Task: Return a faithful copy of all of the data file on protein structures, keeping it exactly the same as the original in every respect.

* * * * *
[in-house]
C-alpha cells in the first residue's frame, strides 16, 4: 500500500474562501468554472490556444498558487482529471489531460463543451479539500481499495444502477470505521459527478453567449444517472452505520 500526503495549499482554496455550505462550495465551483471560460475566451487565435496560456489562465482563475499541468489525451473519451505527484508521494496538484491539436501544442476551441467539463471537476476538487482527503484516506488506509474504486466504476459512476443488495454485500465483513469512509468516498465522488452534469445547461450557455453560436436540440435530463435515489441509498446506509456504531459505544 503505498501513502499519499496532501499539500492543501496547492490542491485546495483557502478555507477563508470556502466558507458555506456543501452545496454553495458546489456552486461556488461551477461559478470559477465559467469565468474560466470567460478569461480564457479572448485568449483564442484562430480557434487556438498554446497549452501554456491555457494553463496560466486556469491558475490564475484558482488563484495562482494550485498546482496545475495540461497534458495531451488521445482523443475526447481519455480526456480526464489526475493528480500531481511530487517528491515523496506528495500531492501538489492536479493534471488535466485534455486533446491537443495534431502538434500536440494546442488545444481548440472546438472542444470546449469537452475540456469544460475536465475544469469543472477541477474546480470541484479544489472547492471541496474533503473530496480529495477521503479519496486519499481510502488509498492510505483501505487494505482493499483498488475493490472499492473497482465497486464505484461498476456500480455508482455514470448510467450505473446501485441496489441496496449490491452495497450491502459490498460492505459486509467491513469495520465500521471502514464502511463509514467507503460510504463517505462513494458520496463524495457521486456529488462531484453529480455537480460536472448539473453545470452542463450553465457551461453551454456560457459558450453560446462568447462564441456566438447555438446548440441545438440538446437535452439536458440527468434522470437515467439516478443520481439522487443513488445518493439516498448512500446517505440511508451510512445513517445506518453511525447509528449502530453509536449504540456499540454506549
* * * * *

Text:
[in-house]
C-alpha cells in the first residue's frame, strides 16, 4: 500500500474562501468554472490556444498558487482529471489531460463543451479539500481499495444502477470505521459527478453567449444517472452505520 500526503495549499482554496455550505462550495465551483471560460475566451487565435496560456489562465482563475499541468489525451473519451505527484508521494496538484491539436501544442476551441467539463471537476476538487482527503484516506488506509474504486466504476459512476443488495454485500465483513469512509468516498465522488452534469445547461450557455453560436436540440435530463435515489441509498446506509456504531459505544 503505498501513502499519499496532501499539500492543501496547492490542491485546495483557502478555507477563508470556502466558507458555506456543501452545496454553495458546489456552486461556488461551477461559478470559477465559467469565468474560466470567460478569461480564457479572448485568449483564442484562430480557434487556438498554446497549452501554456491555457494553463496560466486556469491558475490564475484558482488563484495562482494550485498546482496545475495540461497534458495531451488521445482523443475526447481519455480526456480526464489526475493528480500531481511530487517528491515523496506528495500531492501538489492536479493534471488535466485534455486533446491537443495534431502538434500536440494546442488545444481548440472546438472542444470546449469537452475540456469544460475536465475544469469543472477541477474546480470541484479544489472547492471541496474533503473530496480529495477521503479519496486519499481510502488509498492510505483501505487494505482493499483498488475493490472499492473497482465497486464505484461498476456500480455508482455514470448510467450505473446501485441496489441496496449490491452495497450491502459490498460492505459486509467491513469495520465500521471502514464502511463509514467507503460510504463517505462513494458520496463524495457521486456529488462531484453529480455537480460536472448539473453545470452542463450553465457551461453551454456560457459558450453560446462568447462564441456566438447555438446548440441545438440538446437535452439536458440527468434522470437515467439516478443520481439522487443513488445518493439516498448512500446517505440511508451510512445513517445506518453511525447509528449502530453509536449504540456499540454506549